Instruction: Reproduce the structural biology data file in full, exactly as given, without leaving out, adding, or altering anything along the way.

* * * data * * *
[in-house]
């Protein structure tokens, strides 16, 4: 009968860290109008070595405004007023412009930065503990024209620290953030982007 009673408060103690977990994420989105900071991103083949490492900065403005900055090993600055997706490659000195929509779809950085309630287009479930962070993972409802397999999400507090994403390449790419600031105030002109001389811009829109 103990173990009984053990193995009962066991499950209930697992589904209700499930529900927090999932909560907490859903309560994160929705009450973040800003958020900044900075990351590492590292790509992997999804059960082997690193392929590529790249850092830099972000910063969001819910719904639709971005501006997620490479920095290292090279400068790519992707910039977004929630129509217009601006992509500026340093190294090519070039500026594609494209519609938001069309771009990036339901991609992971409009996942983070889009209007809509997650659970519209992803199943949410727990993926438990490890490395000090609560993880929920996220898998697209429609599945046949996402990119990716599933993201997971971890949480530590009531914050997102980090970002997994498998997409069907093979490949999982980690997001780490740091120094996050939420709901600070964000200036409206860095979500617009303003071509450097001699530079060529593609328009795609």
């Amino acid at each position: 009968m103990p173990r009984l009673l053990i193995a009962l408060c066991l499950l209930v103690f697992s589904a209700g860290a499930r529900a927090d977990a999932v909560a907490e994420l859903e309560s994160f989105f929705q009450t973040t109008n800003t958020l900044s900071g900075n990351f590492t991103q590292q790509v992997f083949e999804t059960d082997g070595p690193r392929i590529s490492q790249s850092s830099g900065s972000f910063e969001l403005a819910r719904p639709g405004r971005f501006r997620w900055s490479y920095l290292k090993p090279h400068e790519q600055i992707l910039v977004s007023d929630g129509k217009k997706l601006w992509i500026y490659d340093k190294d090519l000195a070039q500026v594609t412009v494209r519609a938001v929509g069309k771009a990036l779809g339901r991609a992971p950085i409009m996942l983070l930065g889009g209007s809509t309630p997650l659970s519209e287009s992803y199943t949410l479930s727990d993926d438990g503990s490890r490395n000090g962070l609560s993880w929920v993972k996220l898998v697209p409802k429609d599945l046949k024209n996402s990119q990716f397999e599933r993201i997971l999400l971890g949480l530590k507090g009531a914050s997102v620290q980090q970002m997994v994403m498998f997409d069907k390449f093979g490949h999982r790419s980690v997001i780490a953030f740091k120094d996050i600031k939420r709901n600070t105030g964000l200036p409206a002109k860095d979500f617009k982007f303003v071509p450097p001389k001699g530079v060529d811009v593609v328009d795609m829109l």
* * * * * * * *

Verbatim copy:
[in-house]
């Protein structure tokens, strides 16, 4: 009968860290109008070595405004007023412009930065503990024209620290953030982007 009673408060103690977990994420989105900071991103083949490492900065403005900055090993600055997706490659000195929509779809950085309630287009479930962070993972409802397999999400507090994403390449790419600031105030002109001389811009829109 103990173990009984053990193995009962066991499950209930697992589904209700499930529900927090999932909560907490859903309560994160929705009450973040800003958020900044900075990351590492590292790509992997999804059960082997690193392929590529790249850092830099972000910063969001819910719904639709971005501006997620490479920095290292090279400068790519992707910039977004929630129509217009601006992509500026340093190294090519070039500026594609494209519609938001069309771009990036339901991609992971409009996942983070889009209007809509997650659970519209992803199943949410727990993926438990490890490395000090609560993880929920996220898998697209429609599945046949996402990119990716599933993201997971971890949480530590009531914050997102980090970002997994498998997409069907093979490949999982980690997001780490740091120094996050939420709901600070964000200036409206860095979500617009303003071509450097001699530079060529593609328009795609």
């Amino acid at each position: 009968m103990p173990r009984l009673l053990i193995a009962l408060c066991l499950l209930v103690f697992s589904a209700g860290a499930r529900a927090d977990a999932v909560a907490e994420l859903e309560s994160f989105f929705q009450t973040t109008n800003t958020l900044s900071g900075n990351f590492t991103q590292q790509v992997f083949e999804t059960d082997g070595p690193r392929i590529s490492q790249s850092s830099g900065s972000f910063e969001l403005a819910r719904p639709g405004r971005f501006r997620w900055s490479y920095l290292k090993p090279h400068e790519q600055i992707l910039v977004s007023d929630g129509k217009k997706l601006w992509i500026y490659d340093k190294d090519l000195a070039q500026v594609t412009v494209r519609a938001v929509g069309k771009a990036l779809g339901r991609a992971p950085i409009m996942l983070l930065g889009g209007s809509t309630p997650l659970s519209e287009s992803y199943t949410l479930s727990d993926d438990g503990s490890r490395n000090g962070l609560s993880w929920v993972k996220l898998v697209p409802k429609d599945l046949k024209n996402s990119q990716f397999e599933r993201i997971l999400l971890g949480l530590k507090g009531a914050s997102v620290q980090q970002m997994v994403m498998f997409d069907k390449f093979g490949h999982r790419s980690v997001i780490a953030f740091k120094d996050i600031k939420r709901n600070t105030g964000l200036p409206a002109k860095d979500f617009k982007f303003v071509p450097p001389k001699g530079v060529d811009v593609v328009d795609m829109l």